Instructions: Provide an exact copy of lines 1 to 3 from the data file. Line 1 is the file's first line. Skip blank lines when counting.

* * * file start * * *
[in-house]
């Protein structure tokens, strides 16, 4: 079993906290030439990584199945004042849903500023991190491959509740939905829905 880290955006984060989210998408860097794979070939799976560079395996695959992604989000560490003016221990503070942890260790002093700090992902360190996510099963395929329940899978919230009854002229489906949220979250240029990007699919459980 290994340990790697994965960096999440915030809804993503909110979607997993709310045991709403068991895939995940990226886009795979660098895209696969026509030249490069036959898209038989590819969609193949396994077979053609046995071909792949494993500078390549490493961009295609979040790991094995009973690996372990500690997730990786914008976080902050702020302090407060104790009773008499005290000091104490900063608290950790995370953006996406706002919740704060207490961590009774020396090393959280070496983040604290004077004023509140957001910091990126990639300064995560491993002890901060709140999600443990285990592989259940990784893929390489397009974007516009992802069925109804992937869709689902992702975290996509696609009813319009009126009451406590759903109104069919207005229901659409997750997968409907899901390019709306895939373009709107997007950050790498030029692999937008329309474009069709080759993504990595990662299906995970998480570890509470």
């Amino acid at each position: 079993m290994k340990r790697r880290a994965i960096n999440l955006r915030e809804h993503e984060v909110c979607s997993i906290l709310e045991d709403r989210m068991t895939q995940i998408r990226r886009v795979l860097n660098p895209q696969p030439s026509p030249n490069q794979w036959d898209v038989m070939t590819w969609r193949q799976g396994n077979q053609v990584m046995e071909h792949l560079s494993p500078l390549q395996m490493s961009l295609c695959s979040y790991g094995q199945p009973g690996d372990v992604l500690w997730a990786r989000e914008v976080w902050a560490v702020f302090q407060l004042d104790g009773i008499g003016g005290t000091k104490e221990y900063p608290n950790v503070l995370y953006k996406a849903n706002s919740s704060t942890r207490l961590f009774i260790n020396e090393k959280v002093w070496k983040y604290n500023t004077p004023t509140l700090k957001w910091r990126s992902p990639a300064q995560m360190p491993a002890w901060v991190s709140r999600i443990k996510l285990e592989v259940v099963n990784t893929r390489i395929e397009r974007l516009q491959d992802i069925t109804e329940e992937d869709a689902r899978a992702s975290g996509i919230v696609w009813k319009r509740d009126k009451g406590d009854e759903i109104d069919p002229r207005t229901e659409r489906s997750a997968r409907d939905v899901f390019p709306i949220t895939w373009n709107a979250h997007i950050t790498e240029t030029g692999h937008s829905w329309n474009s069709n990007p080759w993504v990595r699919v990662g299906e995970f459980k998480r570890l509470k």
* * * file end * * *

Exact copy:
[in-house]
């Protein structure tokens, strides 16, 4: 079993906290030439990584199945004042849903500023991190491959509740939905829905 880290955006984060989210998408860097794979070939799976560079395996695959992604989000560490003016221990503070942890260790002093700090992902360190996510099963395929329940899978919230009854002229489906949220979250240029990007699919459980 290994340990790697994965960096999440915030809804993503909110979607997993709310045991709403068991895939995940990226886009795979660098895209696969026509030249490069036959898209038989590819969609193949396994077979053609046995071909792949494993500078390549490493961009295609979040790991094995009973690996372990500690997730990786914008976080902050702020302090407060104790009773008499005290000091104490900063608290950790995370953006996406706002919740704060207490961590009774020396090393959280070496983040604290004077004023509140957001910091990126990639300064995560491993002890901060709140999600443990285990592989259940990784893929390489397009974007516009992802069925109804992937869709689902992702975290996509696609009813319009009126009451406590759903109104069919207005229901659409997750997968409907899901390019709306895939373009709107997007950050790498030029692999937008329309474009069709080759993504990595990662299906995970998480570890509470």
């Amino acid at each position: 079993m290994k340990r790697r880290a994965i960096n999440l955006r915030e809804h993503e984060v909110c979607s997993i906290l709310e045991d709403r989210m068991t895939q995940i998408r990226r886009v795979l860097n660098p895209q696969p030439s026509p030249n490069q794979w036959d898209v038989m070939t590819w969609r193949q799976g396994n077979q053609v990584m046995e071909h792949l560079s494993p500078l390549q395996m490493s961009l295609c695959s979040y790991g094995q199945p009973g690996d372990v992604l500690w997730a990786r989000e914008v976080w902050a560490v702020f302090q407060l004042d104790g009773i008499g003016g005290t000091k104490e221990y900063p608290n950790v503070l995370y953006k996406a849903n706002s919740s704060t942890r207490l961590f009774i260790n020396e090393k959280v002093w070496k983040y604290n500023t004077p004023t509140l700090k957001w910091r990126s992902p990639a300064q995560m360190p491993a002890w901060v991190s709140r999600i443990k996510l285990e592989v259940v099963n990784t893929r390489i395929e397009r974007l516009q491959d992802i069925t109804e329940e992937d869709a689902r899978a992702s975290g996509i919230v696609w009813k319009r509740d009126k009451g406590d009854e759903i109104d069919p002229r207005t229901e659409r489906s997750a997968r409907d939905v899901f390019p709306i949220t895939w373009n709107a979250h997007i950050t790498e240029t030029g692999h937008s829905w329309n474009s069709n990007p080759w993504v990595r699919v990662g299906e995970f459980k998480r570890l509470k």